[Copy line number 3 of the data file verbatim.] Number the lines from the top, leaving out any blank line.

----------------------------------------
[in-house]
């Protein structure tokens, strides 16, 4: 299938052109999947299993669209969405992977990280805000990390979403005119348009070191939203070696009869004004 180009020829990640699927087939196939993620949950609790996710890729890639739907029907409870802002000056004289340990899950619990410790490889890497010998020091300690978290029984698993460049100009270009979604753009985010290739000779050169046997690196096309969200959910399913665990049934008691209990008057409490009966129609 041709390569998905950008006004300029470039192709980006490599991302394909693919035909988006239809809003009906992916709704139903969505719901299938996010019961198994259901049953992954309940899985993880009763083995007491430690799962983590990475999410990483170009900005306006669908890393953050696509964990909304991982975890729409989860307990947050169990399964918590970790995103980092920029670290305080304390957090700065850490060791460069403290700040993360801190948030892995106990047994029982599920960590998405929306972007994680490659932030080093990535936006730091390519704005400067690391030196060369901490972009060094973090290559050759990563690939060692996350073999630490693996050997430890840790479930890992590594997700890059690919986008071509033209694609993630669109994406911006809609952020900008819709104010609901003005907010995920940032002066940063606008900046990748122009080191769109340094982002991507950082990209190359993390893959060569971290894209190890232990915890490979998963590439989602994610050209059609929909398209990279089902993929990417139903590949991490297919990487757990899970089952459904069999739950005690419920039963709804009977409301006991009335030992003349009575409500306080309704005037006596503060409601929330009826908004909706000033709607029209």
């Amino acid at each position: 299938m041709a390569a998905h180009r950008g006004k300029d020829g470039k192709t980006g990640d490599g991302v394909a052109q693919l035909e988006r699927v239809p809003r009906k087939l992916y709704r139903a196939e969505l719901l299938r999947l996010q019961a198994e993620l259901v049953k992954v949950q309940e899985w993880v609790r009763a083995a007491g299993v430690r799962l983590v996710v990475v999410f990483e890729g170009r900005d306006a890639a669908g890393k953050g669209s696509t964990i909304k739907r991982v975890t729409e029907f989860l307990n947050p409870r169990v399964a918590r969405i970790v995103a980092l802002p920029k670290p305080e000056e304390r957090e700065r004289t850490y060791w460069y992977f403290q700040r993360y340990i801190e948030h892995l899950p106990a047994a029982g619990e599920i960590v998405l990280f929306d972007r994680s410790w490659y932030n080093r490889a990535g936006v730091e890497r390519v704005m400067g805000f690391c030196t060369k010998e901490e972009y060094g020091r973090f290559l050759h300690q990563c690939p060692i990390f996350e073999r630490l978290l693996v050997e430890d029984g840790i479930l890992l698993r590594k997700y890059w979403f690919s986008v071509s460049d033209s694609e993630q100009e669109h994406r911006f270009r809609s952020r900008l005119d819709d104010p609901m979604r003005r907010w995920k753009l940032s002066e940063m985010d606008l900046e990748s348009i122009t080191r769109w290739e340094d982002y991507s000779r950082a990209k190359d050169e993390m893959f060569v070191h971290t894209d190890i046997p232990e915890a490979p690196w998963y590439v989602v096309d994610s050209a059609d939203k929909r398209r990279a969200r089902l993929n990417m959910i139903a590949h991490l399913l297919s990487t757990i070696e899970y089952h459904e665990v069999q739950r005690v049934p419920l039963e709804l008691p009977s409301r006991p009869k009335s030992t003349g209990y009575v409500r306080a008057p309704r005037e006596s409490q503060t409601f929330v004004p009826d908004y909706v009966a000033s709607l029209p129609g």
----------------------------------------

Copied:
């Amino acid at each position: 299938m041709a390569a998905h180009r950008g006004k300029d020829g470039k192709t980006g990640d490599g991302v394909a052109q693919l035909e988006r699927v239809p809003r009906k087939l992916y709704r139903a196939e969505l719901l299938r999947l996010q019961a198994e993620l259901v049953k992954v949950q309940e899985w993880v609790r009763a083995a007491g299993v430690r799962l983590v996710v990475v999410f990483e890729g170009r900005d306006a890639a669908g890393k953050g669209s696509t964990i909304k739907r991982v975890t729409e029907f989860l307990n947050p409870r169990v399964a918590r969405i970790v995103a980092l802002p920029k670290p305080e000056e304390r957090e700065r004289t850490y060791w460069y992977f403290q700040r993360y340990i801190e948030h892995l899950p106990a047994a029982g619990e599920i960590v998405l990280f929306d972007r994680s410790w490659y932030n080093r490889a990535g936006v730091e890497r390519v704005m400067g805000f690391c030196t060369k010998e901490e972009y060094g020091r973090f290559l050759h300690q990563c690939p060692i990390f996350e073999r630490l978290l693996v050997e430890d029984g840790i479930l890992l698993r590594k997700y890059w979403f690919s986008v071509s460049d033209s694609e993630q100009e669109h994406r911006f270009r809609s952020r900008l005119d819709d104010p609901m979604r003005r907010w995920k753009l940032s002066e940063m985010d606008l900046e990748s348009i122009t080191r769109w290739e340094d982002y991507s000779r950082a990209k190359d050169e993390m893959f060569v070191h971290t894209d190890i046997p232990e915890a490979p690196w998963y590439v989602v096309d994610s050209a059609d939203k929909r398209r990279a969200r089902l993929n990417m959910i139903a590949h991490l399913l297919s990487t757990i070696e899970y089952h459904e665990v069999q739950r005690v049934p419920l039963e709804l008691p009977s409301r006991p009869k009335s030992t003349g209990y009575v409500r306080a008057p309704r005037e006596s409490q503060t409601f929330v004004p009826d908004y909706v009966a000033s709607l029209p129609g």